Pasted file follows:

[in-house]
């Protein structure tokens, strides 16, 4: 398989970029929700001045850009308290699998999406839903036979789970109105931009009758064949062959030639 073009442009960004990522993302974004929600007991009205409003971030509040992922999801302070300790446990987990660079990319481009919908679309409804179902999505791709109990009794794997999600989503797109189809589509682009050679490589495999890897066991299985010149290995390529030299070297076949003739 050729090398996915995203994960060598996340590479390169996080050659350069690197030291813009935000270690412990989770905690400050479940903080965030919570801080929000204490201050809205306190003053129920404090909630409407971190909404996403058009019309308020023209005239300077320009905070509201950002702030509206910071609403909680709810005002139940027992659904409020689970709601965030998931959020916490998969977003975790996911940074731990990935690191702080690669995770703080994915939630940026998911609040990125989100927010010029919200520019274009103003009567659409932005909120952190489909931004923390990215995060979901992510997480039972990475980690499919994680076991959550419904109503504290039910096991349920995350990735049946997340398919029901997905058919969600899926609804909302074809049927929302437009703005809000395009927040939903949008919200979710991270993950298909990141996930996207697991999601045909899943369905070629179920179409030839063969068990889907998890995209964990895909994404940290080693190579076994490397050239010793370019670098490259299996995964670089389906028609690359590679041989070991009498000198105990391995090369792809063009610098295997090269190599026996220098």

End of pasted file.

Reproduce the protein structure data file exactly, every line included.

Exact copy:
[in-house]
């Protein structure tokens, strides 16, 4: 398989970029929700001045850009308290699998999406839903036979789970109105931009009758064949062959030639 073009442009960004990522993302974004929600007991009205409003971030509040992922999801302070300790446990987990660079990319481009919908679309409804179902999505791709109990009794794997999600989503797109189809589509682009050679490589495999890897066991299985010149290995390529030299070297076949003739 050729090398996915995203994960060598996340590479390169996080050659350069690197030291813009935000270690412990989770905690400050479940903080965030919570801080929000204490201050809205306190003053129920404090909630409407971190909404996403058009019309308020023209005239300077320009905070509201950002702030509206910071609403909680709810005002139940027992659904409020689970709601965030998931959020916490998969977003975790996911940074731990990935690191702080690669995770703080994915939630940026998911609040990125989100927010010029919200520019274009103003009567659409932005909120952190489909931004923390990215995060979901992510997480039972990475980690499919994680076991959550419904109503504290039910096991349920995350990735049946997340398919029901997905058919969600899926609804909302074809049927929302437009703005809000395009927040939903949008919200979710991270993950298909990141996930996207697991999601045909899943369905070629179920179409030839063969068990889907998890995209964990895909994404940290080693190579076994490397050239010793370019670098490259299996995964670089389906028609690359590679041989070991009498000198105990391995090369792809063009610098295997090269190599026996220098």